While compliance issues may have no direct impact on the customer experience or overall satisfaction, failure to address them can have serious negative legal ramifications. Compliance in call centres is all about protecting customer data, protecting credit card data, and meeting the legal requirements on cold calling.
As a result, there are a few “must observe” compliance regulations call centre agents must follow. Here are a few ways they could appear on your QA form:
- Pass/Fail: Identification and validation
- Pass/Fail: Identifying and handling vulnerable customers
- Pass/Fail: Seeking permission for a credit check
Your outcomes essentially assess whether all of the above (soft skills, processes, and compliance) are being met. This should be in a dedicated area on your QA monitoring form.
Seeing as there are many possible outcomes for a call, the ones you choose to monitor will depend on the type of business you’re running.
Some samples of outcome metrics should include:
- Number of calls made
- Length of time of calls
- How well did the agent meet their “greeting” goals?
- How many “soft skills” did the agent successfully demonstrate?
- Did the agent correctly demonstrate their “problem-solving abilities?”
- How well did the agent follow all of your processes?
- Was the agent fully compliant with company policies?
- Did the agent follow up with the customer at the end?
For each of these questions, your call monitoring QA form should include a way to demonstrate whether or not agents met their goals, then a more detailed look at how well they met their goals (for example, 80% satisfactory).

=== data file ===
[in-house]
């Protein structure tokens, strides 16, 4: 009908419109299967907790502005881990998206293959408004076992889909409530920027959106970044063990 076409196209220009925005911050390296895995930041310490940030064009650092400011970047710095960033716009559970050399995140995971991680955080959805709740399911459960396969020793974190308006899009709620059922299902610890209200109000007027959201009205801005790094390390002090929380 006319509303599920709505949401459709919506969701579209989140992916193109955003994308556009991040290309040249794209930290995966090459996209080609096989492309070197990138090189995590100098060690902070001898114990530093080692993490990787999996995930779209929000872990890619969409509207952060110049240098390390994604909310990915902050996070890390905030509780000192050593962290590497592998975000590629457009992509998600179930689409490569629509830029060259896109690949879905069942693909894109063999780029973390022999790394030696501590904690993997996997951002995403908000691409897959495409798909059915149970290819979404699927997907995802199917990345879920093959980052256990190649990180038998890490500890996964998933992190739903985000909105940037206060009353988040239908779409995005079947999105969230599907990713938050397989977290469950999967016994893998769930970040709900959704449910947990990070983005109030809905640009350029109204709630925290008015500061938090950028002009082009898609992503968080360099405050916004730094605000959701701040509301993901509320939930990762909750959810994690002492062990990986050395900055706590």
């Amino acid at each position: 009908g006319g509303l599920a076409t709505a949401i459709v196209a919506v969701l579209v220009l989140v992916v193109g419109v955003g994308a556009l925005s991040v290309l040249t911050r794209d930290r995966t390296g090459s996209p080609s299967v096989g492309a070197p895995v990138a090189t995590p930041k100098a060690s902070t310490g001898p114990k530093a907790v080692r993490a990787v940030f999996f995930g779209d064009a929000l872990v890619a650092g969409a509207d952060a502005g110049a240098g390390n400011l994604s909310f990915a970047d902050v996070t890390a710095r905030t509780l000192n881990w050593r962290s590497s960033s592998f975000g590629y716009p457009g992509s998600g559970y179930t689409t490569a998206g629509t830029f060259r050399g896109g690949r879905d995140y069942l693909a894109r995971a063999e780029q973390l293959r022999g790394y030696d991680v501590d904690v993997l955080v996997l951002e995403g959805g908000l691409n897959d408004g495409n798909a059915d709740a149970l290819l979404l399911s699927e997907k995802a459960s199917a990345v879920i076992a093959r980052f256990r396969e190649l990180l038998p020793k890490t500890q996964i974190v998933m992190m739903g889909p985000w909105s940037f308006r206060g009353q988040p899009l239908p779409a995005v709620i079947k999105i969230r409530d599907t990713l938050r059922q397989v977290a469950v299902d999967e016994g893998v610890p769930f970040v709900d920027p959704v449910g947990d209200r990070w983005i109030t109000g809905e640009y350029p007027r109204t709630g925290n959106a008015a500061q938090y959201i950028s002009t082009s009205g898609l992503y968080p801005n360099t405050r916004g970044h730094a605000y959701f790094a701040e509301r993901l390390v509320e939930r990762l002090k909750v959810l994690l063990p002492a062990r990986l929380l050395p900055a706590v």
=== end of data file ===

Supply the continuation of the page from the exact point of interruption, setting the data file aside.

Lastly, there should be a section within your call centre QA software where your supervisors can write out their final thoughts on how well the agent performed.
Unlike traditional analytics tools, QA forms provide call centre managers with insights into where agents might be struggling, as well as where they are excelling. The information provided is all about making better, smarter decisions.
Effective QA forms provide oversight and insight on several call quality metrics, including diverse areas such as how the agent offered help, the way they verify customer accounts, their adherence to protocol, and their overall call handling skills.
Any exercise that enhances agent performance, increases operational efficiency, and elevates CX is worth doing, and creating a great QA form checks all those boxes.
This blog post has been re-published by kind permission of Scorebuddy – View the Original Article
For more information about Scorebuddy - visit the Scorebuddy Website
Call Centre Helper is not responsible for the content of these guest blog posts. The opinions expressed in this article are those of the author, and do not necessarily reflect those of Call Centre Helper.